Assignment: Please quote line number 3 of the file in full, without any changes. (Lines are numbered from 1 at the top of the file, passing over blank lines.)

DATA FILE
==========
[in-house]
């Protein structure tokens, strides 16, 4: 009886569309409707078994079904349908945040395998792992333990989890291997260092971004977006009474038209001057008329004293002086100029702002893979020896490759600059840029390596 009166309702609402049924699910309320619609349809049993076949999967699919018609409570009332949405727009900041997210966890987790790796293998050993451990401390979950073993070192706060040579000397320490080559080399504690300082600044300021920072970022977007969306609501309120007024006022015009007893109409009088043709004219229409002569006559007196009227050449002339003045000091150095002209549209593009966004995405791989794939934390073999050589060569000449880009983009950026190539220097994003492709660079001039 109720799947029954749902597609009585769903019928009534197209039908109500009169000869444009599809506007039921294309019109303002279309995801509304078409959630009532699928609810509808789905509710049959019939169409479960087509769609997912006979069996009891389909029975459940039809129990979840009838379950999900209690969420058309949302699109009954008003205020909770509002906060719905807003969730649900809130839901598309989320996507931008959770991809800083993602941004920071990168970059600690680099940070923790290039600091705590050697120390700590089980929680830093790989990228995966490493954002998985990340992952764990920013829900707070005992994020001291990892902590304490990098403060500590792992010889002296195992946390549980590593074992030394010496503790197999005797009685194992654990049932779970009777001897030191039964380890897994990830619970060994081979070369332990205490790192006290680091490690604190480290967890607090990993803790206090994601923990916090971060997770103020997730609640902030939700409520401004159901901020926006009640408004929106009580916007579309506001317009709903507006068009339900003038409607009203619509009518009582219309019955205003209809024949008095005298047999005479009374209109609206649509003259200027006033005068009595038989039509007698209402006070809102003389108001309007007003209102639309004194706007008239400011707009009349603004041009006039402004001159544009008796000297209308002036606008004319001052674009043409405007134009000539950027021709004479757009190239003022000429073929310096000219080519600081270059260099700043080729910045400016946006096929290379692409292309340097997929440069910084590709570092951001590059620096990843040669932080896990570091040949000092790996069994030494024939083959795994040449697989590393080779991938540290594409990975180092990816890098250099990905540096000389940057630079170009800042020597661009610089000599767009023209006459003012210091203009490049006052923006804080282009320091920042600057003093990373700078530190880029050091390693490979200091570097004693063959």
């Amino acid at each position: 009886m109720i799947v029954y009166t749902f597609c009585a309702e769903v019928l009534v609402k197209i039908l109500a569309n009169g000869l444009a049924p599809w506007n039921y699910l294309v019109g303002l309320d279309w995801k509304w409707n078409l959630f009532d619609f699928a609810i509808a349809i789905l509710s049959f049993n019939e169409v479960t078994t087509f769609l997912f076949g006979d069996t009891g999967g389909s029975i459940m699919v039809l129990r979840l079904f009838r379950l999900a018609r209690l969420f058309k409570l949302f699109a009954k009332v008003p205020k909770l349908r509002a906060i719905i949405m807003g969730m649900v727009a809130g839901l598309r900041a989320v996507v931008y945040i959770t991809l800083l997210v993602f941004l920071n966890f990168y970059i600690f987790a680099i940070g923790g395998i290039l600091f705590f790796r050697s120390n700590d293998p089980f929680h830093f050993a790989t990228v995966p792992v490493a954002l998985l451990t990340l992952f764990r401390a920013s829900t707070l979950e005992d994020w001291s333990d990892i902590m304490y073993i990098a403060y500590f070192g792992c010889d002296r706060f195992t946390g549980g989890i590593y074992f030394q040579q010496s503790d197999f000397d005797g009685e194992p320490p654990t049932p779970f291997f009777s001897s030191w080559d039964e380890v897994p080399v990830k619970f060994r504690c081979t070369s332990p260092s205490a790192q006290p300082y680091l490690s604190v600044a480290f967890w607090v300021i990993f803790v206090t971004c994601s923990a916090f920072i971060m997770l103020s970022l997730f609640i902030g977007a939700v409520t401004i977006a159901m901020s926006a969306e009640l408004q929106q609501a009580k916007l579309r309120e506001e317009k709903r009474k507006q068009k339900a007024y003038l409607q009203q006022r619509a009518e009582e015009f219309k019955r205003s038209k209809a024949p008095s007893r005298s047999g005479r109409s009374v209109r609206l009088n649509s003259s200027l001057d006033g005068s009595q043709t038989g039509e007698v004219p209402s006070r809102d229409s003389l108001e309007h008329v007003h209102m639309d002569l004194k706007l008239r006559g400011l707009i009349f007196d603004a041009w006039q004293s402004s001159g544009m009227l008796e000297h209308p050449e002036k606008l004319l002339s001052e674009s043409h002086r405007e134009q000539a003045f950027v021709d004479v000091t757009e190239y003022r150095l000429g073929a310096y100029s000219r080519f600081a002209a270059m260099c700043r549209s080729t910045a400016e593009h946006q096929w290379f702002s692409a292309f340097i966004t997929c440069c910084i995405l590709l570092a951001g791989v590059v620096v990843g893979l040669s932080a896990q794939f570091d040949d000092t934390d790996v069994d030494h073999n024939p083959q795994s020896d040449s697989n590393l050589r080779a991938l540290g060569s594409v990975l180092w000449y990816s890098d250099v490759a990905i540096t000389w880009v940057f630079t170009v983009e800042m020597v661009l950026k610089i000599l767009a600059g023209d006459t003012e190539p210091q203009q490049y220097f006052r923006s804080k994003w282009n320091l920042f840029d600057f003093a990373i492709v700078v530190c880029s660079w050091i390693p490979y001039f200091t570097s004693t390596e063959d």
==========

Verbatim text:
């Amino acid at each position: 009886m109720i799947v029954y009166t749902f597609c009585a309702e769903v019928l009534v609402k197209i039908l109500a569309n009169g000869l444009a049924p599809w506007n039921y699910l294309v019109g303002l309320d279309w995801k509304w409707n078409l959630f009532d619609f699928a609810i509808a349809i789905l509710s049959f049993n019939e169409v479960t078994t087509f769609l997912f076949g006979d069996t009891g999967g389909s029975i459940m699919v039809l129990r979840l079904f009838r379950l999900a018609r209690l969420f058309k409570l949302f699109a009954k009332v008003p205020k909770l349908r509002a906060i719905i949405m807003g969730m649900v727009a809130g839901l598309r900041a989320v996507v931008y945040i959770t991809l800083l997210v993602f941004l920071n966890f990168y970059i600690f987790a680099i940070g923790g395998i290039l600091f705590f790796r050697s120390n700590d293998p089980f929680h830093f050993a790989t990228v995966p792992v490493a954002l998985l451990t990340l992952f764990r401390a920013s829900t707070l979950e005992d994020w001291s333990d990892i902590m304490y073993i990098a403060y500590f070192g792992c010889d002296r706060f195992t946390g549980g989890i590593y074992f030394q040579q010496s503790d197999f000397d005797g009685e194992p320490p654990t049932p779970f291997f009777s001897s030191w080559d039964e380890v897994p080399v990830k619970f060994r504690c081979t070369s332990p260092s205490a790192q006290p300082y680091l490690s604190v600044a480290f967890w607090v300021i990993f803790v206090t971004c994601s923990a916090f920072i971060m997770l103020s970022l997730f609640i902030g977007a939700v409520t401004i977006a159901m901020s926006a969306e009640l408004q929106q609501a009580k916007l579309r309120e506001e317009k709903r009474k507006q068009k339900a007024y003038l409607q009203q006022r619509a009518e009582e015009f219309k019955r205003s038209k209809a024949p008095s007893r005298s047999g005479r109409s009374v209109r609206l009088n649509s003259s200027l001057d006033g005068s009595q043709t038989g039509e007698v004219p209402s006070r809102d229409s003389l108001e309007h008329v007003h209102m639309d002569l004194k706007l008239r006559g400011l707009i009349f007196d603004a041009w006039q004293s402004s001159g544009m009227l008796e000297h209308p050449e002036k606008l004319l002339s001052e674009s043409h002086r405007e134009q000539a003045f950027v021709d004479v000091t757009e190239y003022r150095l000429g073929a310096y100029s000219r080519f600081a002209a270059m260099c700043r549209s080729t910045a400016e593009h946006q096929w290379f702002s692409a292309f340097i966004t997929c440069c910084i995405l590709l570092a951001g791989v590059v620096v990843g893979l040669s932080a896990q794939f570091d040949d000092t934390d790996v069994d030494h073999n024939p083959q795994s020896d040449s697989n590393l050589r080779a991938l540290g060569s594409v990975l180092w000449y990816s890098d250099v490759a990905i540096t000389w880009v940057f630079t170009v983009e800042m020597v661009l950026k610089i000599l767009a600059g023209d006459t003012e190539p210091q203009q490049y220097f006052r923006s804080k994003w282009n320091l920042f840029d600057f003093a990373i492709v700078v530190c880029s660079w050091i390693p490979y001039f200091t570097s004693t390596e063959d």